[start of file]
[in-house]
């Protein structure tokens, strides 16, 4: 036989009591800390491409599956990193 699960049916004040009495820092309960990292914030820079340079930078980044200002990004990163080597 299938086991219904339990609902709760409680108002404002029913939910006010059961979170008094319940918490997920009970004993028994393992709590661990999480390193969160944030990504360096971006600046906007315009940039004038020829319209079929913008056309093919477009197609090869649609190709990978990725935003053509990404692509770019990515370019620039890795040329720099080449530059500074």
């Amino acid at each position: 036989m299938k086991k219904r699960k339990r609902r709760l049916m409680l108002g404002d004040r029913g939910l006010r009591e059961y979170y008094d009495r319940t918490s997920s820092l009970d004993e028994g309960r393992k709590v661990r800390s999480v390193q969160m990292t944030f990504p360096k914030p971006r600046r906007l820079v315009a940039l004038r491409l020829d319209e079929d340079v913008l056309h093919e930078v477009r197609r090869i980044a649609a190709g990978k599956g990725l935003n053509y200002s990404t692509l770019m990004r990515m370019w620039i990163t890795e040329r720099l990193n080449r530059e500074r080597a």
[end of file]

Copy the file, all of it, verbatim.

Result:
[in-house]
């Protein structure tokens, strides 16, 4: 036989009591800390491409599956990193 699960049916004040009495820092309960990292914030820079340079930078980044200002990004990163080597 299938086991219904339990609902709760409680108002404002029913939910006010059961979170008094319940918490997920009970004993028994393992709590661990999480390193969160944030990504360096971006600046906007315009940039004038020829319209079929913008056309093919477009197609090869649609190709990978990725935003053509990404692509770019990515370019620039890795040329720099080449530059500074």
């Amino acid at each position: 036989m299938k086991k219904r699960k339990r609902r709760l049916m409680l108002g404002d004040r029913g939910l006010r009591e059961y979170y008094d009495r319940t918490s997920s820092l009970d004993e028994g309960r393992k709590v661990r800390s999480v390193q969160m990292t944030f990504p360096k914030p971006r600046r906007l820079v315009a940039l004038r491409l020829d319209e079929d340079v913008l056309h093919e930078v477009r197609r090869i980044a649609a190709g990978k599956g990725l935003n053509y200002s990404t692509l770019m990004r990515m370019w620039i990163t890795e040329r720099l990193n080449r530059e500074r080597a």